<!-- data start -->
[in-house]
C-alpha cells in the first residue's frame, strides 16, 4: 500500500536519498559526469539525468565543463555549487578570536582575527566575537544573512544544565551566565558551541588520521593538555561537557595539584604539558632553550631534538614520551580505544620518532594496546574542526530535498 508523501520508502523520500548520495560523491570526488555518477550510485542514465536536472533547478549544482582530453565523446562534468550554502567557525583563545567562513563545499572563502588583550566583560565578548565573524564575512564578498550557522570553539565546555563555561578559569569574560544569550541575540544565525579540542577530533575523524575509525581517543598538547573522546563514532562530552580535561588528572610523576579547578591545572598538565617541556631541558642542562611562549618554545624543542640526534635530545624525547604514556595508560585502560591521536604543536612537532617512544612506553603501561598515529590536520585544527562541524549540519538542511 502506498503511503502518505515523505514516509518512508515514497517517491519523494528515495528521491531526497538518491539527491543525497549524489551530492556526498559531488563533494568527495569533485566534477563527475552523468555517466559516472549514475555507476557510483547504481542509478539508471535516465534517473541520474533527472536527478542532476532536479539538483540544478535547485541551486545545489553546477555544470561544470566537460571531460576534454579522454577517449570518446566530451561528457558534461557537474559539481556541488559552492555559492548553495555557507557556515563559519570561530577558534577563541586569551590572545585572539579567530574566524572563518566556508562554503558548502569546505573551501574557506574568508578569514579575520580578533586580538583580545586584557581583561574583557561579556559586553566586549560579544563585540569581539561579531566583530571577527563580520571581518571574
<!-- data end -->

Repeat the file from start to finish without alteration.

[in-house]
C-alpha cells in the first residue's frame, strides 16, 4: 500500500536519498559526469539525468565543463555549487578570536582575527566575537544573512544544565551566565558551541588520521593538555561537557595539584604539558632553550631534538614520551580505544620518532594496546574542526530535498 508523501520508502523520500548520495560523491570526488555518477550510485542514465536536472533547478549544482582530453565523446562534468550554502567557525583563545567562513563545499572563502588583550566583560565578548565573524564575512564578498550557522570553539565546555563555561578559569569574560544569550541575540544565525579540542577530533575523524575509525581517543598538547573522546563514532562530552580535561588528572610523576579547578591545572598538565617541556631541558642542562611562549618554545624543542640526534635530545624525547604514556595508560585502560591521536604543536612537532617512544612506553603501561598515529590536520585544527562541524549540519538542511 502506498503511503502518505515523505514516509518512508515514497517517491519523494528515495528521491531526497538518491539527491543525497549524489551530492556526498559531488563533494568527495569533485566534477563527475552523468555517466559516472549514475555507476557510483547504481542509478539508471535516465534517473541520474533527472536527478542532476532536479539538483540544478535547485541551486545545489553546477555544470561544470566537460571531460576534454579522454577517449570518446566530451561528457558534461557537474559539481556541488559552492555559492548553495555557507557556515563559519570561530577558534577563541586569551590572545585572539579567530574566524572563518566556508562554503558548502569546505573551501574557506574568508578569514579575520580578533586580538583580545586584557581583561574583557561579556559586553566586549560579544563585540569581539561579531566583530571577527563580520571581518571574